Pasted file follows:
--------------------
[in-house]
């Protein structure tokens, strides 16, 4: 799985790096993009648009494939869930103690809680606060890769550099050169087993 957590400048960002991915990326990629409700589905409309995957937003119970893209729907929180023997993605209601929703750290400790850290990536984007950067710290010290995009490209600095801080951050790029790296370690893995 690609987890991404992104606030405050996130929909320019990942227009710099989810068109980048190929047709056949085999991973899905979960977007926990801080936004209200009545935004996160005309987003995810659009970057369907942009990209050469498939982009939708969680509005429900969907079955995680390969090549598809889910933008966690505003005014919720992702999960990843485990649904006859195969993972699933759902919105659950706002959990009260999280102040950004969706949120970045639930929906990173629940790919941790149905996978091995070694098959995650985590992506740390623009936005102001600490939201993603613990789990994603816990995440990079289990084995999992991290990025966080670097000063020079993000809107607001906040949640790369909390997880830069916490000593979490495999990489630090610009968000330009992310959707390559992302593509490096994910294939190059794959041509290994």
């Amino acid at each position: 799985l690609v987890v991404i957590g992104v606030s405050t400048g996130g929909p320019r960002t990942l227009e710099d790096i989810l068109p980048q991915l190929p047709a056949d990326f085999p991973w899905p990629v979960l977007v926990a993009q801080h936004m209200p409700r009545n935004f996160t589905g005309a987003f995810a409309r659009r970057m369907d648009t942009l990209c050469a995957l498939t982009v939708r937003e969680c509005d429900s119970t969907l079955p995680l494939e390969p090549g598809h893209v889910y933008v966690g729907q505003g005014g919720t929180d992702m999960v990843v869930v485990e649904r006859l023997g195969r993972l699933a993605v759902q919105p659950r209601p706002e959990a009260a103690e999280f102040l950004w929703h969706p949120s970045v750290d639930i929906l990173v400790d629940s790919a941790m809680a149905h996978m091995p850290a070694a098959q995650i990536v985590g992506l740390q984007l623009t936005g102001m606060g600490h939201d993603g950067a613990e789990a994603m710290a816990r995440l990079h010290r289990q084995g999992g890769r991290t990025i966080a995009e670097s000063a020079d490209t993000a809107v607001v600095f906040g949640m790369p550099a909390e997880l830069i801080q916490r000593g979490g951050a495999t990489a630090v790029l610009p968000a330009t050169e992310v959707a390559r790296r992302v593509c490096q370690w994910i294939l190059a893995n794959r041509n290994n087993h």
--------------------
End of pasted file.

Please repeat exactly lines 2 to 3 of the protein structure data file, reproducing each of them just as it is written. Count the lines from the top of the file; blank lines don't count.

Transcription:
């Protein structure tokens, strides 16, 4: 799985790096993009648009494939869930103690809680606060890769550099050169087993 957590400048960002991915990326990629409700589905409309995957937003119970893209729907929180023997993605209601929703750290400790850290990536984007950067710290010290995009490209600095801080951050790029790296370690893995 690609987890991404992104606030405050996130929909320019990942227009710099989810068109980048190929047709056949085999991973899905979960977007926990801080936004209200009545935004996160005309987003995810659009970057369907942009990209050469498939982009939708969680509005429900969907079955995680390969090549598809889910933008966690505003005014919720992702999960990843485990649904006859195969993972699933759902919105659950706002959990009260999280102040950004969706949120970045639930929906990173629940790919941790149905996978091995070694098959995650985590992506740390623009936005102001600490939201993603613990789990994603816990995440990079289990084995999992991290990025966080670097000063020079993000809107607001906040949640790369909390997880830069916490000593979490495999990489630090610009968000330009992310959707390559992302593509490096994910294939190059794959041509290994």
């Amino acid at each position: 799985l690609v987890v991404i957590g992104v606030s405050t400048g996130g929909p320019r960002t990942l227009e710099d790096i989810l068109p980048q991915l190929p047709a056949d990326f085999p991973w899905p990629v979960l977007v926990a993009q801080h936004m209200p409700r009545n935004f996160t589905g005309a987003f995810a409309r659009r970057m369907d648009t942009l990209c050469a995957l498939t982009v939708r937003e969680c509005d429900s119970t969907l079955p995680l494939e390969p090549g598809h893209v889910y933008v966690g729907q505003g005014g919720t929180d992702m999960v990843v869930v485990e649904r006859l023997g195969r993972l699933a993605v759902q919105p659950r209601p706002e959990a009260a103690e999280f102040l950004w929703h969706p949120s970045v750290d639930i929906l990173v400790d629940s790919a941790m809680a149905h996978m091995p850290a070694a098959q995650i990536v985590g992506l740390q984007l623009t936005g102001m606060g600490h939201d993603g950067a613990e789990a994603m710290a816990r995440l990079h010290r289990q084995g999992g890769r991290t990025i966080a995009e670097s000063a020079d490209t993000a809107v607001v600095f906040g949640m790369p550099a909390e997880l830069i801080q916490r000593g979490g951050a495999t990489a630090v790029l610009p968000a330009t050169e992310v959707a390559r790296r992302v593509c490096q370690w994910i294939l190059a893995n794959r041509n290994n087993h």